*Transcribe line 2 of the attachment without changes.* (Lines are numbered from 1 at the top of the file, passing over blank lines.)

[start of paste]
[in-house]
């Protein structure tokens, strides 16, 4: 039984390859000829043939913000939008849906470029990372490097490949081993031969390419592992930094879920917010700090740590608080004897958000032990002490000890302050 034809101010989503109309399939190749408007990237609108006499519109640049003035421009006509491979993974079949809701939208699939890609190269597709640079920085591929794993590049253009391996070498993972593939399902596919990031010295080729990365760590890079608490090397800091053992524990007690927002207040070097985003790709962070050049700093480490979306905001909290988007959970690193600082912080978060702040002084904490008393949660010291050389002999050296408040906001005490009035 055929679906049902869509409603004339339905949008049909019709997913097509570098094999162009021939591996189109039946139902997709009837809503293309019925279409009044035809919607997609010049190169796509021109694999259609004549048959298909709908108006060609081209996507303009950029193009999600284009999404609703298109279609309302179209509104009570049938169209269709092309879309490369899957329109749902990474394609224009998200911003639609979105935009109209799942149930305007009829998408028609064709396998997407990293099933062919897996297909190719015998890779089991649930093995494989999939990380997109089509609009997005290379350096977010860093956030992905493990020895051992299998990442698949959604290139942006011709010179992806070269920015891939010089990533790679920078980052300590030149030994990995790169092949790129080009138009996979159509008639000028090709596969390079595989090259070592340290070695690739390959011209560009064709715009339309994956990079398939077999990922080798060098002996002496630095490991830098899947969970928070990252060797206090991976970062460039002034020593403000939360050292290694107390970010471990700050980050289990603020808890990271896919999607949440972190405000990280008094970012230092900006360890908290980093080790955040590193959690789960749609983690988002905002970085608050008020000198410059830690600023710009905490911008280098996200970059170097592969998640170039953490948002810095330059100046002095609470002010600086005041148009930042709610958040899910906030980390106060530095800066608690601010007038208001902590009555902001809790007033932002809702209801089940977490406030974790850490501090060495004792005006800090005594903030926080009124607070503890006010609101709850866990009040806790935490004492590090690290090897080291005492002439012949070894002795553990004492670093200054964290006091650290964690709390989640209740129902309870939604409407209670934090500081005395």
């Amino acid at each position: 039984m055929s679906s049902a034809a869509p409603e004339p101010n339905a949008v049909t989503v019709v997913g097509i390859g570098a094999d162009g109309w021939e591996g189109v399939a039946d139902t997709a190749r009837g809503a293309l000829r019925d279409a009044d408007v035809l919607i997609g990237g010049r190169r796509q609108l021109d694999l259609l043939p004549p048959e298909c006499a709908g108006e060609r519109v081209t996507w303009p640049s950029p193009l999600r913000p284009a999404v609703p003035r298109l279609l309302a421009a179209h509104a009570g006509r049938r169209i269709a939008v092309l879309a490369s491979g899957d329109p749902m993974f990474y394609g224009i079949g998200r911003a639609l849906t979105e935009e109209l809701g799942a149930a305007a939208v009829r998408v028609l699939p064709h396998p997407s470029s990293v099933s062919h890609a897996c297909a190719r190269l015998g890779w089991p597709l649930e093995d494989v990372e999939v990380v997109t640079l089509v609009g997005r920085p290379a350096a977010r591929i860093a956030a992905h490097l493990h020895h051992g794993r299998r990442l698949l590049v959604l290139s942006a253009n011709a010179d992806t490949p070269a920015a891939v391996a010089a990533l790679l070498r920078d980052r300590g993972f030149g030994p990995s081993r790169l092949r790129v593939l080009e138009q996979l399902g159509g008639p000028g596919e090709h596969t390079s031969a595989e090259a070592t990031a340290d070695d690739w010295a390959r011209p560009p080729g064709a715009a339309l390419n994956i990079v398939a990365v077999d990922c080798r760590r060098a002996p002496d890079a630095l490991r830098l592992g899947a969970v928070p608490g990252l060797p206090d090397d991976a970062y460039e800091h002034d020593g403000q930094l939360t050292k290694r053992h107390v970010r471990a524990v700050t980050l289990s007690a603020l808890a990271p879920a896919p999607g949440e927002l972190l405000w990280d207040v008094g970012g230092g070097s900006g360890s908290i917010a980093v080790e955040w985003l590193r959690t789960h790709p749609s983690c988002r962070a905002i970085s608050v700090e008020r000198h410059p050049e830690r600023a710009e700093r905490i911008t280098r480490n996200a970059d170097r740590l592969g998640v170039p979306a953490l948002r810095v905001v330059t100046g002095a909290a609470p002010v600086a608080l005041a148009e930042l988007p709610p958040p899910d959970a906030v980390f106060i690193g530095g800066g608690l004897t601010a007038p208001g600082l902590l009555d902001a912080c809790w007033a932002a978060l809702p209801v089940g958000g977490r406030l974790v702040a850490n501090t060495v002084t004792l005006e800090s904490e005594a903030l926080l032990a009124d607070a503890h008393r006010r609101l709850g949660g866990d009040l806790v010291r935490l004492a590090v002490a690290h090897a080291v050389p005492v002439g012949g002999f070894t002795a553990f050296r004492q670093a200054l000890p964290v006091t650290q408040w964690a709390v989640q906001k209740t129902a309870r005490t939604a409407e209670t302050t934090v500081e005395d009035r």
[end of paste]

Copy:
């Protein structure tokens, strides 16, 4: 039984390859000829043939913000939008849906470029990372490097490949081993031969390419592992930094879920917010700090740590608080004897958000032990002490000890302050 034809101010989503109309399939190749408007990237609108006499519109640049003035421009006509491979993974079949809701939208699939890609190269597709640079920085591929794993590049253009391996070498993972593939399902596919990031010295080729990365760590890079608490090397800091053992524990007690927002207040070097985003790709962070050049700093480490979306905001909290988007959970690193600082912080978060702040002084904490008393949660010291050389002999050296408040906001005490009035 055929679906049902869509409603004339339905949008049909019709997913097509570098094999162009021939591996189109039946139902997709009837809503293309019925279409009044035809919607997609010049190169796509021109694999259609004549048959298909709908108006060609081209996507303009950029193009999600284009999404609703298109279609309302179209509104009570049938169209269709092309879309490369899957329109749902990474394609224009998200911003639609979105935009109209799942149930305007009829998408028609064709396998997407990293099933062919897996297909190719015998890779089991649930093995494989999939990380997109089509609009997005290379350096977010860093956030992905493990020895051992299998990442698949959604290139942006011709010179992806070269920015891939010089990533790679920078980052300590030149030994990995790169092949790129080009138009996979159509008639000028090709596969390079595989090259070592340290070695690739390959011209560009064709715009339309994956990079398939077999990922080798060098002996002496630095490991830098899947969970928070990252060797206090991976970062460039002034020593403000939360050292290694107390970010471990700050980050289990603020808890990271896919999607949440972190405000990280008094970012230092900006360890908290980093080790955040590193959690789960749609983690988002905002970085608050008020000198410059830690600023710009905490911008280098996200970059170097592969998640170039953490948002810095330059100046002095609470002010600086005041148009930042709610958040899910906030980390106060530095800066608690601010007038208001902590009555902001809790007033932002809702209801089940977490406030974790850490501090060495004792005006800090005594903030926080009124607070503890006010609101709850866990009040806790935490004492590090690290090897080291005492002439012949070894002795553990004492670093200054964290006091650290964690709390989640209740129902309870939604409407209670934090500081005395």